A Head for Heritage

Member Martyn Kingsford serves on ROSL's Buildings and Heritage Sub-Committee. In the latest issue of Overseas, we find out why he joined the club and wanted to give back. 

A Lament for the Lost

Like the artists, poets and writers of the era, the world was also robbed of many of its brightest musical talents. In the latest edition of Overseas Stephen Johns, Artistic Director at the Royal College of Music, looks back at the composers who were lost during the First World War, and those whose experiences informed their later works. 

A Man of Words

From working to establish peace in Kashmir to creating a crime-busting anti-hero, former Indian Foreign Secretary and diplomat Krishnan Srinivasan tells Amber Cowan about his colourful life 

AMC 2018: Meet the Judges

Monday night saw the crowning of this year's Annual Music Competition Gold Medal winner, as saxophonist Jonathan Radford worked away with the £15,000 first prize. But the task of choosing between the finalists is no easy decision. A adjudication panel of ten renowned figures from the industry, musicians, principals, and journalists among their ranks, were responsible for making the final call, all ably led by Principal of the Central School for Speech and Drama, Gavin Henderson CBE. Last year, Gavin sat down with Overseas to discuss his lifelong dedication to bringing together different aspects of the arts, the struggle for recognition – and the power of the idea.

Architecture of Wellbeing

The ancient Greeks based entire cities around the idea of improving our health through design, but somewhere along the way these ideas were forgotten. In the latest edition of Overseas, Abi Millar asks whether the built environment can return to these ideals and make us healthier. 

Caine Prize 2018 Winner Announced

Congratulations to Makena Onjerika, winner of the 2018 Caine Prize for African Writing, with her short story Fanta Blackcurrant. 

Caine Prize 2019: Members Choose Their Winner

A huge congratulations to Nigerian writer Tochukwu Emmanuel Okafor, whose short story All Our Lives has been chosen as the recipient of this year's ROSL Readers' Award.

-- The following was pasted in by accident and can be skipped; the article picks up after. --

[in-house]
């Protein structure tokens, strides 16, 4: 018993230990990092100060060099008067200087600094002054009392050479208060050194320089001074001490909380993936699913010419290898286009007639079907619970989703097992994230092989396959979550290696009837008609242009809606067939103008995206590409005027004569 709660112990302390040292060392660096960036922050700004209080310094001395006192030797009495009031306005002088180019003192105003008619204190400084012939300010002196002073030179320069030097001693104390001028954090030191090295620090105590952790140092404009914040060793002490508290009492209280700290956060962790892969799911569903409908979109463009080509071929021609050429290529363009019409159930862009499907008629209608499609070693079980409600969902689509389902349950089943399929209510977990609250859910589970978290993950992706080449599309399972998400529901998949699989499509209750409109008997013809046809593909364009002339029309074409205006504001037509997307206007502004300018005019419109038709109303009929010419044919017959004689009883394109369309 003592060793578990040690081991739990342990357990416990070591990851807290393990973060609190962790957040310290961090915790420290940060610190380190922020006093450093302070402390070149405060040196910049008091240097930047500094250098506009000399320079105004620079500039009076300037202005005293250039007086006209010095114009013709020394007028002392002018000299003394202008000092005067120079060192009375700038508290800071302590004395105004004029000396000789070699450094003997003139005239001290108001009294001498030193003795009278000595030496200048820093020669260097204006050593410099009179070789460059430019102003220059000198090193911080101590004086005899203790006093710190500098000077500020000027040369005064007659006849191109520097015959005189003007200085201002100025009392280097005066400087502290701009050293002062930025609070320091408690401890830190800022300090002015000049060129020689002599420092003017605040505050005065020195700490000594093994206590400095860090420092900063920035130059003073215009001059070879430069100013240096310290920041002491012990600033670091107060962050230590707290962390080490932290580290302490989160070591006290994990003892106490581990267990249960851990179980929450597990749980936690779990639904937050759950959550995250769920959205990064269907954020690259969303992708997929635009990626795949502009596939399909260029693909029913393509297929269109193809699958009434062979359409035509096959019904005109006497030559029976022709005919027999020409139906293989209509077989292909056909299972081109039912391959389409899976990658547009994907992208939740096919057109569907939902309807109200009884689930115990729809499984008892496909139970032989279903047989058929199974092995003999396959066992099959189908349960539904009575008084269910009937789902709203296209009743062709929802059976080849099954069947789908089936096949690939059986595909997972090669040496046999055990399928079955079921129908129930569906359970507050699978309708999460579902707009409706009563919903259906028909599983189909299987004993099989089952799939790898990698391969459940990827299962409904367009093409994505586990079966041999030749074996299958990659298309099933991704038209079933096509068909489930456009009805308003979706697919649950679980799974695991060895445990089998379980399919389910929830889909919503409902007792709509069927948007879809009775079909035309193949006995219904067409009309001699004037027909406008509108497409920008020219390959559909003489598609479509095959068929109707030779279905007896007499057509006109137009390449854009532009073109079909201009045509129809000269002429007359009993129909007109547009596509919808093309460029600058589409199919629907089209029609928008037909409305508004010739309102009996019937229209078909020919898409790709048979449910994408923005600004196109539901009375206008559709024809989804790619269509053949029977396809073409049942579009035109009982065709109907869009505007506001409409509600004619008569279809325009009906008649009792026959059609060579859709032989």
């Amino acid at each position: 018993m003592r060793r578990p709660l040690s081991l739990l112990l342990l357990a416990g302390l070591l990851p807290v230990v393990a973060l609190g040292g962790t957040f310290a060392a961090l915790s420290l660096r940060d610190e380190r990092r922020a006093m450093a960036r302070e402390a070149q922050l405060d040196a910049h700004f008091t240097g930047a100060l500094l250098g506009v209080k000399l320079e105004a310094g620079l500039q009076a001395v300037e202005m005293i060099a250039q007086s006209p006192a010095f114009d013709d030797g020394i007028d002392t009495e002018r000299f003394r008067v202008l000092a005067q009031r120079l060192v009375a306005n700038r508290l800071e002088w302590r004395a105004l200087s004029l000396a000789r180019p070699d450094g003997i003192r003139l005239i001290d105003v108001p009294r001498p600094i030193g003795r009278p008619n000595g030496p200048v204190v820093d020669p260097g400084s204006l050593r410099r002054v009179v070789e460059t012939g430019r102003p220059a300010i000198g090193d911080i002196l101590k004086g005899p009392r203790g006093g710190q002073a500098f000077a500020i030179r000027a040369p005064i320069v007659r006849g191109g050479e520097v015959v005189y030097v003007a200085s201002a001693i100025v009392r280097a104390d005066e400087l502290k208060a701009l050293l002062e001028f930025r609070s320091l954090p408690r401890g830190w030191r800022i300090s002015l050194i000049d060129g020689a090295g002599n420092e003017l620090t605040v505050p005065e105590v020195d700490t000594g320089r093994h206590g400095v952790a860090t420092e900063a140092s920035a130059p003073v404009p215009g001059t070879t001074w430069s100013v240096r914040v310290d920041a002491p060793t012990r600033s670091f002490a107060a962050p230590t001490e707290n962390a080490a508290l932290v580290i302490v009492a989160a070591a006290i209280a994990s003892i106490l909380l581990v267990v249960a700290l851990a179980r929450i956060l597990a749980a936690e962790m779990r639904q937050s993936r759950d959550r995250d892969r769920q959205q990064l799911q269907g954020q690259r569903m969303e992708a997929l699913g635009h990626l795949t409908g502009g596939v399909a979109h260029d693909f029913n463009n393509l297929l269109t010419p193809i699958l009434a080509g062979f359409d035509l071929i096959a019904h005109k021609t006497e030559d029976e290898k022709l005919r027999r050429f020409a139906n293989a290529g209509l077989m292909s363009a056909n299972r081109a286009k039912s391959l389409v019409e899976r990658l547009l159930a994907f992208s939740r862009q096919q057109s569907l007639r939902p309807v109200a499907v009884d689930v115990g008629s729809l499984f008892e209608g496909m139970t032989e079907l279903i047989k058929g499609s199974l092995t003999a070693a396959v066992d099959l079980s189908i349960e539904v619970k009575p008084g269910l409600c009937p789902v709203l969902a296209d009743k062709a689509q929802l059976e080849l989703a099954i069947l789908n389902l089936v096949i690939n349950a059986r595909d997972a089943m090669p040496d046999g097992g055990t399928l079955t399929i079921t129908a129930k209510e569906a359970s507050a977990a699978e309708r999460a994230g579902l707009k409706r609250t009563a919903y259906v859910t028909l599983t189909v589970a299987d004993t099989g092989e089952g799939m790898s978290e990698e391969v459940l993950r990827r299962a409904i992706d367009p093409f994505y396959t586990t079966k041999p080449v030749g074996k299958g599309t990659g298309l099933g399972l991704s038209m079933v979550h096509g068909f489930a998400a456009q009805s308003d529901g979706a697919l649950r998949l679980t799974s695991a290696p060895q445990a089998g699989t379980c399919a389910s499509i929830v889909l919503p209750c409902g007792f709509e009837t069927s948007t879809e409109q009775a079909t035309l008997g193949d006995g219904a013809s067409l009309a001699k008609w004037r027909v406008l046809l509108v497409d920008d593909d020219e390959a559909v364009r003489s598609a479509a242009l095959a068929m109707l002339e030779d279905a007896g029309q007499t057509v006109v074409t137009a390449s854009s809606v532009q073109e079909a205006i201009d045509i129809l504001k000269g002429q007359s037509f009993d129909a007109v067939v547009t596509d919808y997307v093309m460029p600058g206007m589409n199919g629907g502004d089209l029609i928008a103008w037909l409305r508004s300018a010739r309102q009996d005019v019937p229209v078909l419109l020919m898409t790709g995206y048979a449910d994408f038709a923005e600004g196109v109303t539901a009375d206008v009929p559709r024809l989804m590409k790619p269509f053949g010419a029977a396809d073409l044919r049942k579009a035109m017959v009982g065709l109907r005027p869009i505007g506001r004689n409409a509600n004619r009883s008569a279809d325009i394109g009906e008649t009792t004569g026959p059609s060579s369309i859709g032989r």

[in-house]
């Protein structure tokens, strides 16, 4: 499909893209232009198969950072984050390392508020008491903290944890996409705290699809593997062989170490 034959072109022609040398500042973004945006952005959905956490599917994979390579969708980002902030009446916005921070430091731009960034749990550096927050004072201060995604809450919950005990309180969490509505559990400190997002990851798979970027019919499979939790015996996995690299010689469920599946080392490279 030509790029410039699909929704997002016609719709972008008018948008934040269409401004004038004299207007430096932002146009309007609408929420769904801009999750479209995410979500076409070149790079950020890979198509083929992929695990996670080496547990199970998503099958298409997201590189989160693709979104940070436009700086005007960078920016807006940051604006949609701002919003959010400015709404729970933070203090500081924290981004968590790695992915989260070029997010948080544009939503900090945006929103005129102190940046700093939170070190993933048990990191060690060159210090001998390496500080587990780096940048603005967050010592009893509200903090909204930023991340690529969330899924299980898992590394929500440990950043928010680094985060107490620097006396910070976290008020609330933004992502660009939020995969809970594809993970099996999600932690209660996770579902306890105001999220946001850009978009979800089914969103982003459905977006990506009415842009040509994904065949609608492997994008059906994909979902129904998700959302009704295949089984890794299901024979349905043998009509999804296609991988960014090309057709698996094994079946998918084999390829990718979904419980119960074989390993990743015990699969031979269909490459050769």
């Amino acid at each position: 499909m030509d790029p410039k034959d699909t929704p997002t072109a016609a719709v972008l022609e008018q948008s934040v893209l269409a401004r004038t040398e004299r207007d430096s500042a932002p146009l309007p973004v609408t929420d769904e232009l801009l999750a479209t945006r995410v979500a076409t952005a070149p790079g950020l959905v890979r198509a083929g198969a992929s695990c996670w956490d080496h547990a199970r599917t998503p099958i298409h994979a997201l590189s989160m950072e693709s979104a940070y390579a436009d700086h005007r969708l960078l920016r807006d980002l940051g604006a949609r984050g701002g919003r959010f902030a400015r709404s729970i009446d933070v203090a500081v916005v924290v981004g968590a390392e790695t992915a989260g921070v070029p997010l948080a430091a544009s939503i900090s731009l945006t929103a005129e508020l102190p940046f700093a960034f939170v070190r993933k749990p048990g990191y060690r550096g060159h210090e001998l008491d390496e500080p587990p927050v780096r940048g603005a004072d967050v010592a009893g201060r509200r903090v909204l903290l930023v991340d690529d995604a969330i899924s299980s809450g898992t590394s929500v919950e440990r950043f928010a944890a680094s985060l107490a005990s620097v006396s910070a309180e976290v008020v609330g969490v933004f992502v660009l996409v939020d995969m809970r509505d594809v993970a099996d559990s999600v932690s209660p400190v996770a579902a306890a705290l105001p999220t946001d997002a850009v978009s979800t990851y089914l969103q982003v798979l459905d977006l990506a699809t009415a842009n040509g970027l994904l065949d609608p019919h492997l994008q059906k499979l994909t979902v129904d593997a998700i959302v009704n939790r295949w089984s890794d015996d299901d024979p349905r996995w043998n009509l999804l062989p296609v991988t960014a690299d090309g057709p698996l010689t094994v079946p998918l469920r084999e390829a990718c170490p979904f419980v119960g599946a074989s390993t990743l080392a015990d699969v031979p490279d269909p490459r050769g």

Charted Waters

Ocean protection is a global issue that needs an international response. Step in the Commonwealth, whose Adviser on Oceans Governance, Jeff Ardron, explains the leading role the organisation is playing with its Blue Charter in the latest issue of Overseas.

Climate Change Glossary

Ahead of the release of the upcoming edition of Overseas on Saturday, which discusses our environmental impact on the world, here's a refresher on some of the oft-used terms in the current climate change debate. 

Collector's Edition

Once seen as the sole preserve of the elite, the realm of art cllection is these days attracting young blood to its ranks. Step forward Robert Diament (left), an avid collector and Director of the Carl Freedman Gallery in Margate. In the latest edition of Overseashe tells Ross Davies about hanging out with Tracey Emin, the seaside life and why contemporary art should be accessible to all. 

Conquering the Mountain

This year’s Winter Paralympics and Commonwealth Games have put para sports centre stage, but does the positive portrayal of para-athletes at the elite level filter down to society at large? In the latest edition of OverseasMark Brierley find out how one small Canadian town is making sure it does. 

Creativity in Isolation

ROSL launched its brand new Composition Award in March and despite the upheaval the world has seen since, our period of enforced isolation could prove creatively rewarding for entrants. Composer Cheryl Frances-Hoad, one of the judges for the award, discusses where she gets her inspiration from and the importance of nurturing young talent. 

Crossing the (Ethical) Line First

With the Tour de France due to begin in just five days, we look back at Ross Davies' report in the most recent edition of Overseas, which asks the question of how the public's perception of elite sport has changed given the accusations of doping that have tainted so many different disciplines. 

Designing Out Crime

Can crime ever be designed out of the urban landscape? If so, where doe the line blue between creating safe spaces and fortress-like environments? These are questions still dividing the architectural community, as Ross Davies reports in the latest edition of Overseas